And so, my praise for the film toes that line between applauding it as a genius work of social commentary and simply accepting it as a guilty pleasure with cringing-inducing performances. For me, its salvation comes from it being a familiar plot about stardom but coming from one of the best and most brilliant filmmakers: Paul Verhoeven. Nomi's generic fairy tale rise is a deliberately histrionic mess centered around a laughably simple "high concept" premise. Ultimately, the film is a satire on the darker, seedier side of the Hollywood industry with Las Vegas serving as its microcosmic surrogate, exposing the exploitation and objectification of women by men in powerful positions. Given the excessive amount of nudity throughout, the film also dares audiences to find what they are witnessing as remotely sexy or erotic. And this is especially true when it's in such tasteless abundance, attached to the outrageously absurd dance numbers or uncomfortably associated with some form of abuse and violence. 

The best phrase to fittingly describe Paul Verhoeven's Showgirls is as a deviously understated neo-burlesque show. The word "burlesque" functions both as the bawdy striptease feature of those old-timey variety shows and as an over-the-top parody of a more serious subject matter. The misunderstood cult classic is a brilliantly trashy neo-burlesque.


For a different take on the film, check out Josh Zyber's review of the 15th Anniversary Sinsational Edition Blu-ray HERE.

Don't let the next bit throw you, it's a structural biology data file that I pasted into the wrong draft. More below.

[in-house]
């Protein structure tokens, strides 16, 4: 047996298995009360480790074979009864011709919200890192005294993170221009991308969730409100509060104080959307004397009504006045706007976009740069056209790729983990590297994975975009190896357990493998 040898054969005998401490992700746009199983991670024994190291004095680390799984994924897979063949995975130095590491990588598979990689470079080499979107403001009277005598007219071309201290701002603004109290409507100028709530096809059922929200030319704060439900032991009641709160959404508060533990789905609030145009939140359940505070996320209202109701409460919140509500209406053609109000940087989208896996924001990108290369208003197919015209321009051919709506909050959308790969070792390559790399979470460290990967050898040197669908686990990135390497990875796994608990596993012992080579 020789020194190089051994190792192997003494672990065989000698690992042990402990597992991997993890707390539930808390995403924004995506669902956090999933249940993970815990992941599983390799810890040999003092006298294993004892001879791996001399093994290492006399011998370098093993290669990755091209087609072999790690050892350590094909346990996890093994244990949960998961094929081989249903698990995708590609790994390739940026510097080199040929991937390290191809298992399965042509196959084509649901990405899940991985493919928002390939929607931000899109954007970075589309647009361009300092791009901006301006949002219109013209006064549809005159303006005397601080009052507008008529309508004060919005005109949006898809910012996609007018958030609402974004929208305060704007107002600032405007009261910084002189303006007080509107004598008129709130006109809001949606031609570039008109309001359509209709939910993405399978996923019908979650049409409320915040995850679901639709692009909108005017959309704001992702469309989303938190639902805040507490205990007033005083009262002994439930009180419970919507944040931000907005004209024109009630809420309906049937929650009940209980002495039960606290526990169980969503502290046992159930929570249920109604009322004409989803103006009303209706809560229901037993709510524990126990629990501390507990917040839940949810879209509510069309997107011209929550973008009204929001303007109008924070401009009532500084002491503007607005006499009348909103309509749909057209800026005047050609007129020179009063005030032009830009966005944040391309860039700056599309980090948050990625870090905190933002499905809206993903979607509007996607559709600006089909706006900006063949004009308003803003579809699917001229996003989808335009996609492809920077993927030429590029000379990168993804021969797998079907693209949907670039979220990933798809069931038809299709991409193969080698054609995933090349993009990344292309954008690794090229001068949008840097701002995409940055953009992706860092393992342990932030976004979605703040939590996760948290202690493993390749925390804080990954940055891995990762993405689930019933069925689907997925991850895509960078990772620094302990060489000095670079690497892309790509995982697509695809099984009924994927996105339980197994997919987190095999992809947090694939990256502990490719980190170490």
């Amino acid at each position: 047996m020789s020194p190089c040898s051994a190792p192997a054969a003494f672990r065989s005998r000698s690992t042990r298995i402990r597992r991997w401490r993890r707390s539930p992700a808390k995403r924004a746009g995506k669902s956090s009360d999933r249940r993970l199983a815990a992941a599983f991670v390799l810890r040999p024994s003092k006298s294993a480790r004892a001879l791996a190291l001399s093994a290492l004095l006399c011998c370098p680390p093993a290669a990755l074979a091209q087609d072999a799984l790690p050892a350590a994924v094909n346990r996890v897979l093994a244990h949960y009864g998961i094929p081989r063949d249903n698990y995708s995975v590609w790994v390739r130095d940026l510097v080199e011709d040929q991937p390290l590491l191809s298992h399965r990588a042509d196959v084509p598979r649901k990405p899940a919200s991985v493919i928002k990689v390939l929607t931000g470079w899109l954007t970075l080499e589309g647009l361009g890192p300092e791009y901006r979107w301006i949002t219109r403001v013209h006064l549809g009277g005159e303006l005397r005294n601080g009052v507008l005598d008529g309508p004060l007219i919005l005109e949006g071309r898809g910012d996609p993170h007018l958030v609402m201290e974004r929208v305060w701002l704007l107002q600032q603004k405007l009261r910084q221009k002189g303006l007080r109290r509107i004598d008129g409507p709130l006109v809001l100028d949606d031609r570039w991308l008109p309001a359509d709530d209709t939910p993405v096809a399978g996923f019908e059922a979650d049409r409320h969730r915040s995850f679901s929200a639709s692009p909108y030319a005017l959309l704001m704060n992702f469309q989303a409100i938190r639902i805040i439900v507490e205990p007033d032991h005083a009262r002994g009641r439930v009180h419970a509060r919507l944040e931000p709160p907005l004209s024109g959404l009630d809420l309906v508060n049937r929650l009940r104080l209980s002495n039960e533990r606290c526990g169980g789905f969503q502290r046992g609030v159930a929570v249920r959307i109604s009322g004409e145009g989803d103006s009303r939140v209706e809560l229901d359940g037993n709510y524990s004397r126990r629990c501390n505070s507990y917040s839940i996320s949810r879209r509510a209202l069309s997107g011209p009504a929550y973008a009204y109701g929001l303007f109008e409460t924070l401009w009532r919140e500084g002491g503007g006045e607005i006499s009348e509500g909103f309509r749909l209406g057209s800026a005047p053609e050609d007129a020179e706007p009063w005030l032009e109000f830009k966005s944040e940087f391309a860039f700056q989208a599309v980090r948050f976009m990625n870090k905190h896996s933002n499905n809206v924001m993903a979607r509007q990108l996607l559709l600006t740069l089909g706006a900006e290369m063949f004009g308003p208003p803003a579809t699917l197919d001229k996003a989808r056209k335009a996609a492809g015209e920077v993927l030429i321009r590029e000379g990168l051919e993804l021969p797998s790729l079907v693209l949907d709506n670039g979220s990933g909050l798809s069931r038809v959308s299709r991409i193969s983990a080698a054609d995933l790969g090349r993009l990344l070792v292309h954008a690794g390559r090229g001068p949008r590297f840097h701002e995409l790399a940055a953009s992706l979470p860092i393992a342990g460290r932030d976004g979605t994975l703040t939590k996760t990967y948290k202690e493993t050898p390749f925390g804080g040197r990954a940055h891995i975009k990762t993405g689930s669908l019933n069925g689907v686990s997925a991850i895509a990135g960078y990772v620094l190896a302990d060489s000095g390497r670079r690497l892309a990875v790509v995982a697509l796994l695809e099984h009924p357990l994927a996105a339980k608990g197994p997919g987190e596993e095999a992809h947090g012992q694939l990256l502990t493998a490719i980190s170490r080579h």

Vital Disc Stats: The Ultra HD Blu-ray
Courtesy of Vinegar Syndrome, Paul Verhoeven's Showgirls dances to the 4K Ultra HD stage as a deluxe three-disc Limited Edition set. Both the triple-layered UHD100 disc and a Region locked, BD50 sit comfortably on opposing sides of a center spindle while a third BD25 disc containing supplements sits on the last panel. All three are inside the standard black, eco-elite keepcase with a colorful, sturdy slipcover and reversible cover art. They are joined by a glossy, 42-page book with color photos and a trio of analytical essays providing a closer study of the film. They are all packaged together in a gorgeous magnet clasp box that features new artwork. At startup, the disc goes straight to a static menu screen with the usual options along the bottom and music playing in the background.

Video Review


For a second time, the sinfully entertaining trashy melodrama once again takes center stage on 4K Ultra HD. And to everyone's surprise, this fresh, new HEVC H.265 encode not only rises to the occasion but also exceeds crowd-pleasing expectations, easily surpassing and overperforming its 2020 predecessor by Capelight Pictures

Struck from an already-existing color-graded master that was approved by Paul Verhoeven, the extensive restoration effort by the folks at Vinegar Syndrome really pays off, immediately boasting sharper definition right from the start. The tiny creases in the leather jackets are discrete, the fine stitching in the elaborate costumes is clean-cut and unmistakable, and the individual hairs are distinct and razor-sharp. The lettering in the various advertisements and along buildings is always legible while the minor features in the stage productions and the Vegas architecture are highly detailed and well-defined throughout. There doesn't appear to be evidence of any DNR in sight, instantly making this edition far superior. In fact, the 2.39:1 image is stable and consistently awash in a thin layer of natural grain, giving this beloved guilty pleasure a beautiful film-like quality that fans will absolutely adore.